[Roll] changing the RPL RPI Option Type --- new version of useofrplinfo

Michael Richardson <mcr+ietf@sandelman.ca> Mon, 04 April 2016 19:07 UTC

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From: Michael Richardson <mcr+ietf@sandelman.ca>
To: Routing Over Low power and Lossy networks <roll@ietf.org>, 6man@ietf.org
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Date: Mon, 04 Apr 2016 15:07:44 -0400
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Subject: [Roll] changing the RPL RPI Option Type --- new version of useofrplinfo
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I've been through an editorial pass of useofrplinfo.  The result is the -03
version of the document, which you can see diffs at:

I think that I want to change all of the "not-RPL-aware" to "non-RPL-aware".
I shortened some of the column names in the tables so they would fit better,
and I split up the storing/non-storing table so that it would be easier to
read.  Now I wonder why I wrote "Raf" rather than "Ral".

Please see the summary in new section 7.

The thing I wanted to bring out is how much work the storing mode of RPL has
to do in order to deal with the Option Type being 0x63 rather than 0x43.
Here is the table.
"Raf"  ==     RPL Aware Router.
"!Raf" == non-RPL Aware Router.

   | Use Case      | RPI (RFC     | RH3 (RFC     | IP-in-IP | IPIP dst |
   |               | 6553)        | 6554)        |          |          |
   | Raf to root   | Yes          | No           | No       | --       |
   | root to Raf   | Yes          | No           | No       | --       |
   | root to ~Raf  | Yes          | No           | Yes      | hop   *  |
   | ~Raf to root  | Yes          | No           | Yes      | root     |
   | Raf to Int    | Yes          | No           | Yes      | root     |
   | Int to Raf    | Yes          | No           | Yes      | raf   *1 |
   | ~Raf to Int   | Yes          | No           | Yes      | root     |
   | Int to ~Raf   | Yes          | No           | Yes      | hop   *1 |
   | Raf to Raf    | Yes          | No           | No       | --    *2 |
   | Raf to ~Raf   | Yes          | No           | Yes      | hop   *2 |
   | ~Raf to Raf   | Yes          | No           | Yes      | dst   *2 |
   | ~Raf to ~Raf  | Yes          | No           | Yes      | hop   *2 |

If an RPL LLN can be sure that there are no 6lowpan-only nodes, then it can
regularly avoid IPIP headers except for traffic entering or leaving the LLN.
Traffic entering the LLN is obvious to the 6LBR, so that part is easy.

Traffic leaving the LLN can usually be determine by comparing the destination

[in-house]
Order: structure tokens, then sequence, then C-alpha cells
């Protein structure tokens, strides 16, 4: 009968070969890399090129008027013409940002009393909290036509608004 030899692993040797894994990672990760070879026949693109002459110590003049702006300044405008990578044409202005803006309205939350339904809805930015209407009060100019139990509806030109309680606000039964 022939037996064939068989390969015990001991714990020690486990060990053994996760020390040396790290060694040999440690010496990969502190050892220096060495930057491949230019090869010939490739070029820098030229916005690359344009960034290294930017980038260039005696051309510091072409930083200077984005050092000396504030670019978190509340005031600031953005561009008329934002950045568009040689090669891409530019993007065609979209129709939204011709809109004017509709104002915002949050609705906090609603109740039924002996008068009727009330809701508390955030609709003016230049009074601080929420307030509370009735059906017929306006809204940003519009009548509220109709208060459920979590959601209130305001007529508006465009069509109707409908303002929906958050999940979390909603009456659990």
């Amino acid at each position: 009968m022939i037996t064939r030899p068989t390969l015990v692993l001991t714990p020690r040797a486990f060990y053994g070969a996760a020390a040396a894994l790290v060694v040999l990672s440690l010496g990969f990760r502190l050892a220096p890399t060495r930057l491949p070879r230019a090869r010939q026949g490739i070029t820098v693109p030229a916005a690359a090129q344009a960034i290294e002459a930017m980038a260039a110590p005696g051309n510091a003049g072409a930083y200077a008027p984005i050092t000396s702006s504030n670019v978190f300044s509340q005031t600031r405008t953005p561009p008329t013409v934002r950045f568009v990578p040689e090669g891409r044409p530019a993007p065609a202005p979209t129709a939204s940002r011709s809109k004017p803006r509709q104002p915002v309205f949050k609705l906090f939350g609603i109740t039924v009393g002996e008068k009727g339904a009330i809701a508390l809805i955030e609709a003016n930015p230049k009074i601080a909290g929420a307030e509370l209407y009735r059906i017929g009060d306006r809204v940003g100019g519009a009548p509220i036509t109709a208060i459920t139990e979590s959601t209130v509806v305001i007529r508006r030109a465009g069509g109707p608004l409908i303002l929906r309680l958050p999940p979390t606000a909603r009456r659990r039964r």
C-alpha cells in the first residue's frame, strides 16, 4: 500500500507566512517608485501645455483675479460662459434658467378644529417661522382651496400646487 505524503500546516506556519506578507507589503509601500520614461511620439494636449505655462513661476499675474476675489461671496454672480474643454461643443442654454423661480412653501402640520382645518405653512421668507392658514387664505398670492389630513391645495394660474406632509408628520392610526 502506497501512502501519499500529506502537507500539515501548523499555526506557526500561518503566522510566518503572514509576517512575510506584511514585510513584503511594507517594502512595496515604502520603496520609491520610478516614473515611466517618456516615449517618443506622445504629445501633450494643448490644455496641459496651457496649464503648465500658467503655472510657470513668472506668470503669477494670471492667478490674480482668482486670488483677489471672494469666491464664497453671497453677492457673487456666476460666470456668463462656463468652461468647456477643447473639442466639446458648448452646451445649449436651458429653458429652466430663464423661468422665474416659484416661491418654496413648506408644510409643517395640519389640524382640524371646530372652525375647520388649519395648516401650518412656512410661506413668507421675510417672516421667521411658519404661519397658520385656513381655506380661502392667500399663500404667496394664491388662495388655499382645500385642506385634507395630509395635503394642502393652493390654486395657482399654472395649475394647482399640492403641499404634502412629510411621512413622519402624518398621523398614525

address to that of the prefix found in the DIO's PIO.  Traffic not matching
is going out the Internet and requires an IPIP header towards the 6LBR, which
will remove the RPI header on the way out.

If the RPL LLN is *not* certain that there are no 6lowpan-only nodes (%),
then nodes have no way of knowing if they are in the two situations marked
*1, or *2.  As such, they essentially have to send *ALL* traffic in the LLN
with *hop-by-hop* IPIP headers, as the RPI might have to be removed at any
point in the forwarding.  These hop-by-hop IPIP headers do *NOTHING* to help
steer ICMP messages back to the correct originating node unless each router
keeps state about each encapsulation/decapsulation it has done.

Note that the "always do hop-by-hop IPIP" solution does *not* work in the
non-storing case. Section 7.2 mentions this.

If we make the RPI Option Type 0x43, then all the cases marked "to ~Raf"
devolve into the cases marked "to Raf", and we can use RPI everywhere.
A change to the 6lowpan specification to say that Option Type 0x63 MUST be
recognized (and discarded by end hosts) would also work if there was still
value elsewhere.  We are about to have a flag day for 6lowpan hosts when it
comes to compressing these artifacts anyway.

I could redo useofrpl with the assumption that the Option Type was 0x43 and
show the resulting difference.

(%) - in RPL non-storing mode we actually get a signal to the 6LBR root that
    there are non-RPL nodes in the LLN.  We could create such a signal for
    storing mode.  In the storing mode case, this signal would have to be
    rebroadcast from the root to tell all nodes to go into hop-by-hop mode.
    As such the nodes would now have two code paths and all the problems of
    both.  Seems like a stupid thing to do.

Note that we do not have the same problems in non-storing mode because all
traffic goes through the root, and the root knows the entire topology, and
can figure out how to address the IPIP headers so that they the RPI is
removed before the leaf.

Michael Richardson <mcr+IETF@sandelman.ca>ca>, Sandelman Software Works
 -= IPv6 IoT consulting =-